Senior Obama campaign adviser David Axelrod insisted Sunday that national security leaks weren't coming from the White House while Republicans continued to put the responsibility squarely at the feet of the president.
Mr. Axelrod also said the administration is confident that investigations ordered by Attorney General Eric H. Holder Jr. regarding the leaks will prove the White House wasn't involved.
"The authors of all of this work have said that the White House was not the source of ... this information," he told ABC's "This Week." "I can't say that there weren't leaks. There were, obviously, leaks. But they weren't from the White House."
At issue are leaked details of an al Qaeda plot to place an explosive device aboard a U.S.-bound airline flight and U.S. involvement in cyberattacks on Iran's nuclear program.
Some administration critics have accused the White House of deliberately leaking the information to bolster the president's national security credentials ahead of the fall re-election campaign. Mr. Obama on Friday called the charge "offensive."
Mr. Axelrod, a former senior White House adviser to the president, said the "last thing" Mr. Obama would tolerate are "leaks that would jeopardize the security of Americans" working on intelligence gathering or military missions.
Sen. John McCain, Arizona Republican, said Sunday that while he had "no idea" whether Mr. Obama leaked the information himself, "The president is certainly responsible as the commander in chief."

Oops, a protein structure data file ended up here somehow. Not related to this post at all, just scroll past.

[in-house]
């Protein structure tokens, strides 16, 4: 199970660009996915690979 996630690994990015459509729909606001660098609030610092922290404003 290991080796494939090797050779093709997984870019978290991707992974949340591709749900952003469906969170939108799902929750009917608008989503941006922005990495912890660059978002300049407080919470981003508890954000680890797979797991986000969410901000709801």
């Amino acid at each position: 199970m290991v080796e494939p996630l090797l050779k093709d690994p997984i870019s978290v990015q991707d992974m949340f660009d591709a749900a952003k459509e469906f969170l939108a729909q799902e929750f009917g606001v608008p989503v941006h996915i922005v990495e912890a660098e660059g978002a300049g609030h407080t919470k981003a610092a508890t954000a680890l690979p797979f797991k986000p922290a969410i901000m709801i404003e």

"It's 'offensive' what has happened," he said on CNN's "State of the Union." "It's very clear that this information had to come from the administration. It couldn't have come from anywhere else."
Mr. McCain, who lost the 2008 presidential election to Mr. Obama and is a leading critic of the White House regarding the security leaks, added that Congress — not Mr. Holder — should investigate the matter because the attorney general has "no credibility."
The heads of the House and Senate intelligence committees Sunday said they're willing to give the Justice Department time to look into the leaks before considering whether an independent counsel should step in.
But Rep. Mike Rogers, Michigan Republican and chairman of the House Permanent Select Committee on Intelligence, said he will be watching closely for any political influence into Mr. Holder's handling of the probes.
"Many asked the question, me included, can you have the U.S. attorney assigned through the attorney general investigate something that is clearly going to be at the most senior levels of all of the executive branch?" Mr. Rogers said on CBS "Face the Nation."
"My question to the attorney general is good start, maybe, but we need to find out if they'll have that independence."
Sen. Dianne Feinstein, California Democrat and chairman of the Senate Select Committee on Intelligence, told "Face the Nation" while she isn't sure who leaked the information, she takes the president at "face value" when he says he wasn't involved.
She said she was hopeful the Justice Department investigations will produce a "relatively quick disposition."
• David Eldridge contributed to this report.
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Sean Lengell covers Congress and national politics and can be reached at email@example.com.
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